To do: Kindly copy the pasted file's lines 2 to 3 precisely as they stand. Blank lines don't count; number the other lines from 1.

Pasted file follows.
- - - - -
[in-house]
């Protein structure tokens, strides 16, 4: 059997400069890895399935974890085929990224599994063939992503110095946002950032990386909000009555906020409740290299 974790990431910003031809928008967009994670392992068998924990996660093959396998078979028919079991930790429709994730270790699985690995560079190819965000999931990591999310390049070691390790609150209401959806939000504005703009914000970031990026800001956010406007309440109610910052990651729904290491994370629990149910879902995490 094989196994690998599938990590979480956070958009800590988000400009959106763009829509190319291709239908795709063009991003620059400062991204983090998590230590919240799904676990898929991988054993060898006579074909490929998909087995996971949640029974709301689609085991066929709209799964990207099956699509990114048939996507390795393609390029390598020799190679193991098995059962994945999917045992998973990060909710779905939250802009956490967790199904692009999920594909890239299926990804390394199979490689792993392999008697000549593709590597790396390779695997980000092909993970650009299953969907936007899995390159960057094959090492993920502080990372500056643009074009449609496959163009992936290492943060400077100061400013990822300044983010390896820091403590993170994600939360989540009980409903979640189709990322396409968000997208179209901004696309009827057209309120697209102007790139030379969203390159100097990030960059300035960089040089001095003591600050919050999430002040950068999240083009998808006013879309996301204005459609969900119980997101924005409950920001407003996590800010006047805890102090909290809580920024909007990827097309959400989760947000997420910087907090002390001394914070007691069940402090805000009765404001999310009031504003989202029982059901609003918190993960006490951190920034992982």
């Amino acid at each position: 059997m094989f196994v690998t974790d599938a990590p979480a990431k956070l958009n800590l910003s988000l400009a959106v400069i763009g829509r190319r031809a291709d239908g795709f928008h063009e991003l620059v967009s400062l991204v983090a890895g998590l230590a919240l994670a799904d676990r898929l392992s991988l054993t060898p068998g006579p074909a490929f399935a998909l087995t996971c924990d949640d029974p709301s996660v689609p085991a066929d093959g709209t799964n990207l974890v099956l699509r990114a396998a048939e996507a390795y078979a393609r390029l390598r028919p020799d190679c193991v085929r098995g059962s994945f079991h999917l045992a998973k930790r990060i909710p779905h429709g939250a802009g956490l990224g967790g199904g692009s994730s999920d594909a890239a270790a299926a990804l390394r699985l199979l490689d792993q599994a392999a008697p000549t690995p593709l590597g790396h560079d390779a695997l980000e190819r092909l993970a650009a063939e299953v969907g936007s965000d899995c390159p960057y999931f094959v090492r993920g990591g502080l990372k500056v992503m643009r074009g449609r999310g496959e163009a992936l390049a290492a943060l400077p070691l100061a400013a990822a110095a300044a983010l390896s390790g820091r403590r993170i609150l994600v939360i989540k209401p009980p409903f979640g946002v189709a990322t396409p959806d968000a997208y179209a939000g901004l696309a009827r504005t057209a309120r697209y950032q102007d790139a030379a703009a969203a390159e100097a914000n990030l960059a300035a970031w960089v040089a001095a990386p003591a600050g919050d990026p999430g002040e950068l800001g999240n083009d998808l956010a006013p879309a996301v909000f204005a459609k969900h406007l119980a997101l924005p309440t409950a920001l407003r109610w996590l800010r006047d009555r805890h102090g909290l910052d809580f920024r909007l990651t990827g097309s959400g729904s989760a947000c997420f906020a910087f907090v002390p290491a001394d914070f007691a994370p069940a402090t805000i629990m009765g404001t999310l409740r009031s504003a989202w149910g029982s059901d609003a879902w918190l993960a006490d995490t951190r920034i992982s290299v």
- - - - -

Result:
């Protein structure tokens, strides 16, 4: 059997400069890895399935974890085929990224599994063939992503110095946002950032990386909000009555906020409740290299 974790990431910003031809928008967009994670392992068998924990996660093959396998078979028919079991930790429709994730270790699985690995560079190819965000999931990591999310390049070691390790609150209401959806939000504005703009914000970031990026800001956010406007309440109610910052990651729904290491994370629990149910879902995490 094989196994690998599938990590979480956070958009800590988000400009959106763009829509190319291709239908795709063009991003620059400062991204983090998590230590919240799904676990898929991988054993060898006579074909490929998909087995996971949640029974709301689609085991066929709209799964990207099956699509990114048939996507390795393609390029390598020799190679193991098995059962994945999917045992998973990060909710779905939250802009956490967790199904692009999920594909890239299926990804390394199979490689792993392999008697000549593709590597790396390779695997980000092909993970650009299953969907936007899995390159960057094959090492993920502080990372500056643009074009449609496959163009992936290492943060400077100061400013990822300044983010390896820091403590993170994600939360989540009980409903979640189709990322396409968000997208179209901004696309009827057209309120697209102007790139030379969203390159100097990030960059300035960089040089001095003591600050919050999430002040950068999240083009998808006013879309996301204005459609969900119980997101924005409950920001407003996590800010006047805890102090909290809580920024909007990827097309959400989760947000997420910087907090002390001394914070007691069940402090805000009765404001999310009031504003989202029982059901609003918190993960006490951190920034992982």
């Amino acid at each position: 059997m094989f196994v690998t974790d599938a990590p979480a990431k956070l958009n800590l910003s988000l400009a959106v400069i763009g829509r190319r031809a291709d239908g795709f928008h063009e991003l620059v967009s400062l991204v983090a890895g998590l230590a919240l994670a799904d676990r898929l392992s991988l054993t060898p068998g006579p074909a490929f399935a998909l087995t996971c924990d949640d029974p709301s996660v689609p085991a066929d093959g709209t799964n990207l974890v099956l699509r990114a396998a048939e996507a390795y078979a393609r390029l390598r028919p020799d190679c193991v085929r098995g059962s994945f079991h999917l045992a998973k930790r990060i909710p779905h429709g939250a802009g956490l990224g967790g199904g692009s994730s999920d594909a890239a270790a299926a990804l390394r699985l199979l490689d792993q599994a392999a008697p000549t690995p593709l590597g790396h560079d390779a695997l980000e190819r092909l993970a650009a063939e299953v969907g936007s965000d899995c390159p960057y999931f094959v090492r993920g990591g502080l990372k500056v992503m643009r074009g449609r999310g496959e163009a992936l390049a290492a943060l400077p070691l100061a400013a990822a110095a300044a983010l390896s390790g820091r403590r993170i609150l994600v939360i989540k209401p009980p409903f979640g946002v189709a990322t396409p959806d968000a997208y179209a939000g901004l696309a009827r504005t057209a309120r697209y950032q102007d790139a030379a703009a969203a390159e100097a914000n990030l960059a300035a970031w960089v040089a001095a990386p003591a600050g919050d990026p999430g002040e950068l800001g999240n083009d998808l956010a006013p879309a996301v909000f204005a459609k969900h406007l119980a997101l924005p309440t409950a920001l407003r109610w996590l800010r006047d009555r805890h102090g909290l910052d809580f920024r909007l990651t990827g097309s959400g729904s989760a947000c997420f906020a910087f907090v002390p290491a001394d914070f007691a994370p069940a402090t805000i629990m009765g404001t999310l409740r009031s504003a989202w149910g029982s059901d609003a879902w918190l993960a006490d995490t951190r920034i992982s290299v």